By Katarina Blomqvist, 2006
Statistics show that 88,000 children were born in Denmark in 1966. In October of the same year the contraceptive pill was legalised; just three years later the number of births in Denmark had fallen to 70,000. The pill quickly became a widespread form of contraception; in 1970 it was used by approximately 200,000 Danish women. With legal access to oral contraception, women had gained control over their own bodies and could decide if and when to have children. 
But oral contraception was not without its problems. The contraceptive pill contains hormones that change the natural hormonal balance of the body, and the first oral contraceptives on the market contained very high doses of hormones. Women who started taking the contraceptive pill in the 1960s and 1970s suffered many adverse effects such as nausea, weight gain and cardiovascular diseases. The women’s movement and new research initiatives criticised the pharmaceutical industry for conducting a form of public trial run and for not taking these adverse effects seriously.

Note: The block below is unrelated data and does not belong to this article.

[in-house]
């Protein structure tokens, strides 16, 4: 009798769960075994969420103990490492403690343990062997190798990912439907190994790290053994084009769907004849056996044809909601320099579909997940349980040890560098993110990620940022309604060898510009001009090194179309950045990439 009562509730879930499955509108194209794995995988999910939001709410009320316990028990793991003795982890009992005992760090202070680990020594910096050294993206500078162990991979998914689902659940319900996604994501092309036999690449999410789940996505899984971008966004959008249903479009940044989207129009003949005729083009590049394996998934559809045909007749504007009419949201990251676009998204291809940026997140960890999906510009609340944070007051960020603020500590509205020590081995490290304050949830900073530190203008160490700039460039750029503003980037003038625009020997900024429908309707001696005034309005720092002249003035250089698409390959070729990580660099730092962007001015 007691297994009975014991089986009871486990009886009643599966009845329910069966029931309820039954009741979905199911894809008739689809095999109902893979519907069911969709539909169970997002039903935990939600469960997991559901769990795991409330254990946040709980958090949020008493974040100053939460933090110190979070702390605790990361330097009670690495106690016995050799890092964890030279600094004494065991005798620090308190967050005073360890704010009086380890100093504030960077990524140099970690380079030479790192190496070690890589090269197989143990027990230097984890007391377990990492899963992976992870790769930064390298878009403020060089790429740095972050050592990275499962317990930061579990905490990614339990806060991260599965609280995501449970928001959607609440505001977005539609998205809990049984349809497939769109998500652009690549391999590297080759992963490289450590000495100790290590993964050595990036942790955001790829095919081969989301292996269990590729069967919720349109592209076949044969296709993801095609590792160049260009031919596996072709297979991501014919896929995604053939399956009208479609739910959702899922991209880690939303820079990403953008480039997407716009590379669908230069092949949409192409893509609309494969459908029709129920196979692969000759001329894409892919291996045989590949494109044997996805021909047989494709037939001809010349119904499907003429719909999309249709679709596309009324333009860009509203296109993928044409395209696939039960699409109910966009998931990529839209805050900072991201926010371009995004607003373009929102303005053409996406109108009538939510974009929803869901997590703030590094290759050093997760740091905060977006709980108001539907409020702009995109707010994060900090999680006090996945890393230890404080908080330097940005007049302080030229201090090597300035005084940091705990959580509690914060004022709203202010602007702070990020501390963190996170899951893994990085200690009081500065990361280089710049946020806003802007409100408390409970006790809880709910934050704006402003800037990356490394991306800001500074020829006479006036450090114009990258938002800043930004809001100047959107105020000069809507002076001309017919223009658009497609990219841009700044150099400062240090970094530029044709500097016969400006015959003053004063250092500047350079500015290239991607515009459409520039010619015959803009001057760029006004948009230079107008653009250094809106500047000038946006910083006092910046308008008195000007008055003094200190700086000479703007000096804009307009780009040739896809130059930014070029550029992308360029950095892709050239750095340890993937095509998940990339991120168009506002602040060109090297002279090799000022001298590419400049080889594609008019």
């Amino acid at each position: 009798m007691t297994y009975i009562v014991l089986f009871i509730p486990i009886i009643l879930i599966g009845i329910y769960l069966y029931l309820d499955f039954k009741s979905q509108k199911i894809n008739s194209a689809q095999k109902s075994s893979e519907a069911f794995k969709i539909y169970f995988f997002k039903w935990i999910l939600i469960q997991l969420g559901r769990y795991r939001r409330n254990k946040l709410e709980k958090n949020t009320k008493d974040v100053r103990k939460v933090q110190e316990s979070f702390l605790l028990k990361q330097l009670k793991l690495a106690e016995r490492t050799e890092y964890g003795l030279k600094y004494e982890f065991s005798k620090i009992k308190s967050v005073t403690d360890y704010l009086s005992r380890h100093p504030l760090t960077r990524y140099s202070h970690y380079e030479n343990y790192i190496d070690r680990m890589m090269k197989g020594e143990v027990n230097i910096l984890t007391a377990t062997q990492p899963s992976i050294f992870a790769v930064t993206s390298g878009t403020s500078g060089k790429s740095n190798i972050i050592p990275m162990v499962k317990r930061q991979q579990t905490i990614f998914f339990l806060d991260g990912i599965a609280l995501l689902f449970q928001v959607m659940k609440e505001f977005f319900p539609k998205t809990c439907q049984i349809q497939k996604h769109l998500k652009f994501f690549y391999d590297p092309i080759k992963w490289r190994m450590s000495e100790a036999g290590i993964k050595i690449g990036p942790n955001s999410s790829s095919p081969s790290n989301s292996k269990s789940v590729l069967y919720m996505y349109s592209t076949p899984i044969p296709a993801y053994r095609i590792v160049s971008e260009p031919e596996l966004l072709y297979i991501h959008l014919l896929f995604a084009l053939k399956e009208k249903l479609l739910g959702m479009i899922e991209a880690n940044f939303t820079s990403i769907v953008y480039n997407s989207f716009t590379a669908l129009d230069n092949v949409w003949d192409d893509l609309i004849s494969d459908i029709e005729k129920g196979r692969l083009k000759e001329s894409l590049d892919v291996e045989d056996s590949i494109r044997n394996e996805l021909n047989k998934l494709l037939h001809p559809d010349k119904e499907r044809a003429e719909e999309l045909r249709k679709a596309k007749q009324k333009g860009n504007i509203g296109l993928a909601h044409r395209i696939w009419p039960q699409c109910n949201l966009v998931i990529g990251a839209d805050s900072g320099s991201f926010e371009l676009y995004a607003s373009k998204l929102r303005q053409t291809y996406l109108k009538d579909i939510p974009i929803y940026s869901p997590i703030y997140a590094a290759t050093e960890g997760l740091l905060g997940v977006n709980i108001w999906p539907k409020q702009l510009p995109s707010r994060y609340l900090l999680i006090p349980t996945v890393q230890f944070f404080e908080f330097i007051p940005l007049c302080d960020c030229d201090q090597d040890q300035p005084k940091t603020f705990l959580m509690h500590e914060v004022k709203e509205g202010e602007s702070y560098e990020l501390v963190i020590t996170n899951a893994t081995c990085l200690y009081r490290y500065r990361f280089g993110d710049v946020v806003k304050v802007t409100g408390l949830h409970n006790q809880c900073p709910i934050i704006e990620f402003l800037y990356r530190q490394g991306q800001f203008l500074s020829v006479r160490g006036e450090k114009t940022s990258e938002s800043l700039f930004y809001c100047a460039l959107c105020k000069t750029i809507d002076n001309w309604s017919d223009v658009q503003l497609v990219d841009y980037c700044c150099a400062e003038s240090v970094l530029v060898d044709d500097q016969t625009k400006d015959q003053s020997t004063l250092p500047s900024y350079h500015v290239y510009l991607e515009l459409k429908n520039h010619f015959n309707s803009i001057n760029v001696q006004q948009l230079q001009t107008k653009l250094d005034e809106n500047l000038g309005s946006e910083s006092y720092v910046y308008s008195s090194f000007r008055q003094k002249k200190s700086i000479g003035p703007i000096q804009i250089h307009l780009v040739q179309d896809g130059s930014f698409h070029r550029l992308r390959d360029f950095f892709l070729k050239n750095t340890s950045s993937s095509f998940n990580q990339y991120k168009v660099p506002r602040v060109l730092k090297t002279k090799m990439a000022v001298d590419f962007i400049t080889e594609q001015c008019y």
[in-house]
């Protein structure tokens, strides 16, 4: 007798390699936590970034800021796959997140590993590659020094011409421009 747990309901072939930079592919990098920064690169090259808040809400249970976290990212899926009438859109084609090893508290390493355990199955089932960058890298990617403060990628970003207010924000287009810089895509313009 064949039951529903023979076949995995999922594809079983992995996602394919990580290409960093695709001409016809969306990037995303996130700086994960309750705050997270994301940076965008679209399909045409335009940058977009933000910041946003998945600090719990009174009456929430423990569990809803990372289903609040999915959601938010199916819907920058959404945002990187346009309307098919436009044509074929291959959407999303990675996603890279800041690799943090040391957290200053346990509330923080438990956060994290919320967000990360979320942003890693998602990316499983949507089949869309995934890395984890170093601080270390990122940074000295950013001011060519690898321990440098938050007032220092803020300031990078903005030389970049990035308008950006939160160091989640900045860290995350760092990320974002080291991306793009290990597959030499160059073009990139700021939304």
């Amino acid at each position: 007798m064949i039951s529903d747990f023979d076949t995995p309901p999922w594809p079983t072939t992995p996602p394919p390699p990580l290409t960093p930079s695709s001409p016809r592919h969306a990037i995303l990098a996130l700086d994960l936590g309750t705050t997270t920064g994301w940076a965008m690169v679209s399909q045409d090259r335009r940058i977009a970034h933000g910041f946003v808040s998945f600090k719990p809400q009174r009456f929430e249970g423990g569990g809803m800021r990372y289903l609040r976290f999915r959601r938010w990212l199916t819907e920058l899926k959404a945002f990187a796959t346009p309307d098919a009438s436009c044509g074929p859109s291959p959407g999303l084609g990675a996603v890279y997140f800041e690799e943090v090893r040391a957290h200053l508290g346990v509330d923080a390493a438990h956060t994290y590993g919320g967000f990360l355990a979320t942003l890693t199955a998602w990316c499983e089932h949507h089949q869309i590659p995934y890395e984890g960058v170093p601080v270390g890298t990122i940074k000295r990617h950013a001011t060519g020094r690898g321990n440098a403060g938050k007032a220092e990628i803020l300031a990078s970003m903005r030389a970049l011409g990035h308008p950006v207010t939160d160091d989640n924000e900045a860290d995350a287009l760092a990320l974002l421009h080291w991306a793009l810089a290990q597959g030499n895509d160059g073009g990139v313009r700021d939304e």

The oral contraceptive had a huge impact on sexual activity and mores. There was no longer an automatic connection between sexual intercourse and reproduction; women could have an active sex life without fear of pregnancy. 
But the contraceptive pill had come to stay. Fortunately, oral contraception for women is now far safer than it was in the 1960s. Today, approximately 320,000 women in Denmark are on the pill.